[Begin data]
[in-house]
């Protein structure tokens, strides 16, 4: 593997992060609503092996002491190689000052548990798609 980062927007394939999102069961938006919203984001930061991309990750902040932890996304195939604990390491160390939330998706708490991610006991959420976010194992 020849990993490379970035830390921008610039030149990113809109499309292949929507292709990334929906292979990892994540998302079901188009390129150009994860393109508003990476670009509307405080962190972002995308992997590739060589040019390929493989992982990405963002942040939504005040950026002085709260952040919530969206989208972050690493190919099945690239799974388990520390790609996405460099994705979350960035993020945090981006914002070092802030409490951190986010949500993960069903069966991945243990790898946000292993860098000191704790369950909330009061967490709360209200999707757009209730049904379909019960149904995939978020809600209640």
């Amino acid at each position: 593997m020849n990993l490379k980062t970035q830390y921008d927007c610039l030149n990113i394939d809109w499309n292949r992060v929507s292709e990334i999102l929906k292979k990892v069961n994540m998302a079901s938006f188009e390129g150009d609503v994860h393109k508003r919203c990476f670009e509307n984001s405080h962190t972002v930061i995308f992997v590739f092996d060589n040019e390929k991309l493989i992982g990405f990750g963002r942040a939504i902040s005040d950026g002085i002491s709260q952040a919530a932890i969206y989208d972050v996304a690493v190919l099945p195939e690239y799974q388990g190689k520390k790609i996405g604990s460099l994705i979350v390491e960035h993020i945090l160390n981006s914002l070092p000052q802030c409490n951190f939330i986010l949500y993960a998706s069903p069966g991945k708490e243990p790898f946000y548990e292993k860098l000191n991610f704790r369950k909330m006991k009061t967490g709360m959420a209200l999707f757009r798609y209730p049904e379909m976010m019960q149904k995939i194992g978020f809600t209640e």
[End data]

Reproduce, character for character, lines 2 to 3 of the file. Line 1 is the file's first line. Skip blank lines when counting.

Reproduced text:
């Protein structure tokens, strides 16, 4: 593997992060609503092996002491190689000052548990798609 980062927007394939999102069961938006919203984001930061991309990750902040932890996304195939604990390491160390939330998706708490991610006991959420976010194992 020849990993490379970035830390921008610039030149990113809109499309292949929507292709990334929906292979990892994540998302079901188009390129150009994860393109508003990476670009509307405080962190972002995308992997590739060589040019390929493989992982990405963002942040939504005040950026002085709260952040919530969206989208972050690493190919099945690239799974388990520390790609996405460099994705979350960035993020945090981006914002070092802030409490951190986010949500993960069903069966991945243990790898946000292993860098000191704790369950909330009061967490709360209200999707757009209730049904379909019960149904995939978020809600209640």
């Amino acid at each position: 593997m020849n990993l490379k980062t970035q830390y921008d927007c610039l030149n990113i394939d809109w499309n292949r992060v929507s292709e990334i999102l929906k292979k990892v069961n994540m998302a079901s938006f188009e390129g150009d609503v994860h393109k508003r919203c990476f670009e509307n984001s405080h962190t972002v930061i995308f992997v590739f092996d060589n040019e390929k991309l493989i992982g990405f990750g963002r942040a939504i902040s005040d950026g002085i002491s709260q952040a919530a932890i969206y989208d972050v996304a690493v190919l099945p195939e690239y799974q388990g190689k520390k790609i996405g604990s460099l994705i979350v390491e960035h993020i945090l160390n981006s914002l070092p000052q802030c409490n951190f939330i986010l949500y993960a998706s069903p069966g991945k708490e243990p790898f946000y548990e292993k860098l000191n991610f704790r369950k909330m006991k009061t967490g709360m959420a209200l999707f757009r798609y209730p049904e379909m976010m019960q149904k995939i194992g978020f809600t209640e």